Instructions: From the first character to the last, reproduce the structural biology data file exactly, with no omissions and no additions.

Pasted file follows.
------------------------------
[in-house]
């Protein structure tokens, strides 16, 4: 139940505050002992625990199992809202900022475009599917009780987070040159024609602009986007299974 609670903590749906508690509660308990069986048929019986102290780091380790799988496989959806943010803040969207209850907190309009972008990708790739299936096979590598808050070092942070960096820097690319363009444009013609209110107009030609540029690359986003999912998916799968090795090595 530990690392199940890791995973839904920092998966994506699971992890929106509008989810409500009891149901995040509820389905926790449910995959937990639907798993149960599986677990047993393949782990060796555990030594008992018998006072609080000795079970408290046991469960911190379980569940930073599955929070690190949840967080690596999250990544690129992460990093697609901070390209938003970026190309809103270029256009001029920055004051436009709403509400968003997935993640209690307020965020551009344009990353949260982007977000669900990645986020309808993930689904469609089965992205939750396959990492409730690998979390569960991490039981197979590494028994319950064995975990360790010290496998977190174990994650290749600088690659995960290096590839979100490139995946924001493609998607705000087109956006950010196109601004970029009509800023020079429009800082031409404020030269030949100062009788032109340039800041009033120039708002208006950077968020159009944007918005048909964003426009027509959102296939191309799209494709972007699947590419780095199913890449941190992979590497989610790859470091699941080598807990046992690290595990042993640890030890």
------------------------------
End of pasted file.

[in-house]
């Protein structure tokens, strides 16, 4: 139940505050002992625990199992809202900022475009599917009780987070040159024609602009986007299974 609670903590749906508690509660308990069986048929019986102290780091380790799988496989959806943010803040969207209850907190309009972008990708790739299936096979590598808050070092942070960096820097690319363009444009013609209110107009030609540029690359986003999912998916799968090795090595 530990690392199940890791995973839904920092998966994506699971992890929106509008989810409500009891149901995040509820389905926790449910995959937990639907798993149960599986677990047993393949782990060796555990030594008992018998006072609080000795079970408290046991469960911190379980569940930073599955929070690190949840967080690596999250990544690129992460990093697609901070390209938003970026190309809103270029256009001029920055004051436009709403509400968003997935993640209690307020965020551009344009990353949260982007977000669900990645986020309808993930689904469609089965992205939750396959990492409730690998979390569960991490039981197979590494028994319950064995975990360790010290496998977190174990994650290749600088690659995960290096590839979100490139995946924001493609998607705000087109956006950010196109601004970029009509800023020079429009800082031409404020030269030949100062009788032109340039800041009033120039708002208006950077968020159009944007918005048909964003426009027509959102296939191309799209494709972007699947590419780095199913890449941190992979590497989610790859470091699941080598807990046992690290595990042993640890030890």